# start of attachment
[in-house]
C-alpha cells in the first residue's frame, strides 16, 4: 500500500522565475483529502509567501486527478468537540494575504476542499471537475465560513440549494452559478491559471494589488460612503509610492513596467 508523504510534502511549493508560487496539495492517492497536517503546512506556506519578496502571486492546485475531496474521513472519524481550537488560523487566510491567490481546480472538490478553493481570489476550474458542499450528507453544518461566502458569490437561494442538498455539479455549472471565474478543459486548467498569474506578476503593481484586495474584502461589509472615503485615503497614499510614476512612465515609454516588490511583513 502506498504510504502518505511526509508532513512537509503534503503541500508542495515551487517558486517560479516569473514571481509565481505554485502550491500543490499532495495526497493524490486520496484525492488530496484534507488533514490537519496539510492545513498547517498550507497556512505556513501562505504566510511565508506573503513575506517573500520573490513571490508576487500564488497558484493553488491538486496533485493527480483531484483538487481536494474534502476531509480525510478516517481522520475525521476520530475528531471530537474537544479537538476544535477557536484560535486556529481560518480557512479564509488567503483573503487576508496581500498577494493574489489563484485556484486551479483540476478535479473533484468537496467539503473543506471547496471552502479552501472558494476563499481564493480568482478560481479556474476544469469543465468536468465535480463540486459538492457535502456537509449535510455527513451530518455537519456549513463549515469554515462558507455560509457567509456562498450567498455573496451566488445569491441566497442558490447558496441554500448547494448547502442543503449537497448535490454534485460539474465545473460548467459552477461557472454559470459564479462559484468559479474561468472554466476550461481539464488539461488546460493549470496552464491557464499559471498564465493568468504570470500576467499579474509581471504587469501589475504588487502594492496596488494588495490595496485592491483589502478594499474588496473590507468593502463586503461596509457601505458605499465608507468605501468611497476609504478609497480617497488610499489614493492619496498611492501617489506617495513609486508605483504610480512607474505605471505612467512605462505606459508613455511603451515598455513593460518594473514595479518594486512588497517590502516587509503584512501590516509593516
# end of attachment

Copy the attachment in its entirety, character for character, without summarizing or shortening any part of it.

[in-house]
C-alpha cells in the first residue's frame, strides 16, 4: 500500500522565475483529502509567501486527478468537540494575504476542499471537475465560513440549494452559478491559471494589488460612503509610492513596467 508523504510534502511549493508560487496539495492517492497536517503546512506556506519578496502571486492546485475531496474521513472519524481550537488560523487566510491567490481546480472538490478553493481570489476550474458542499450528507453544518461566502458569490437561494442538498455539479455549472471565474478543459486548467498569474506578476503593481484586495474584502461589509472615503485615503497614499510614476512612465515609454516588490511583513 502506498504510504502518505511526509508532513512537509503534503503541500508542495515551487517558486517560479516569473514571481509565481505554485502550491500543490499532495495526497493524490486520496484525492488530496484534507488533514490537519496539510492545513498547517498550507497556512505556513501562505504566510511565508506573503513575506517573500520573490513571490508576487500564488497558484493553488491538486496533485493527480483531484483538487481536494474534502476531509480525510478516517481522520475525521476520530475528531471530537474537544479537538476544535477557536484560535486556529481560518480557512479564509488567503483573503487576508496581500498577494493574489489563484485556484486551479483540476478535479473533484468537496467539503473543506471547496471552502479552501472558494476563499481564493480568482478560481479556474476544469469543465468536468465535480463540486459538492457535502456537509449535510455527513451530518455537519456549513463549515469554515462558507455560509457567509456562498450567498455573496451566488445569491441566497442558490447558496441554500448547494448547502442543503449537497448535490454534485460539474465545473460548467459552477461557472454559470459564479462559484468559479474561468472554466476550461481539464488539461488546460493549470496552464491557464499559471498564465493568468504570470500576467499579474509581471504587469501589475504588487502594492496596488494588495490595496485592491483589502478594499474588496473590507468593502463586503461596509457601505458605499465608507468605501468611497476609504478609497480617497488610499489614493492619496498611492501617489506617495513609486508605483504610480512607474505605471505612467512605462505606459508613455511603451515598455513593460518594473514595479518594486512588497517590502516587509503584512501590516509593516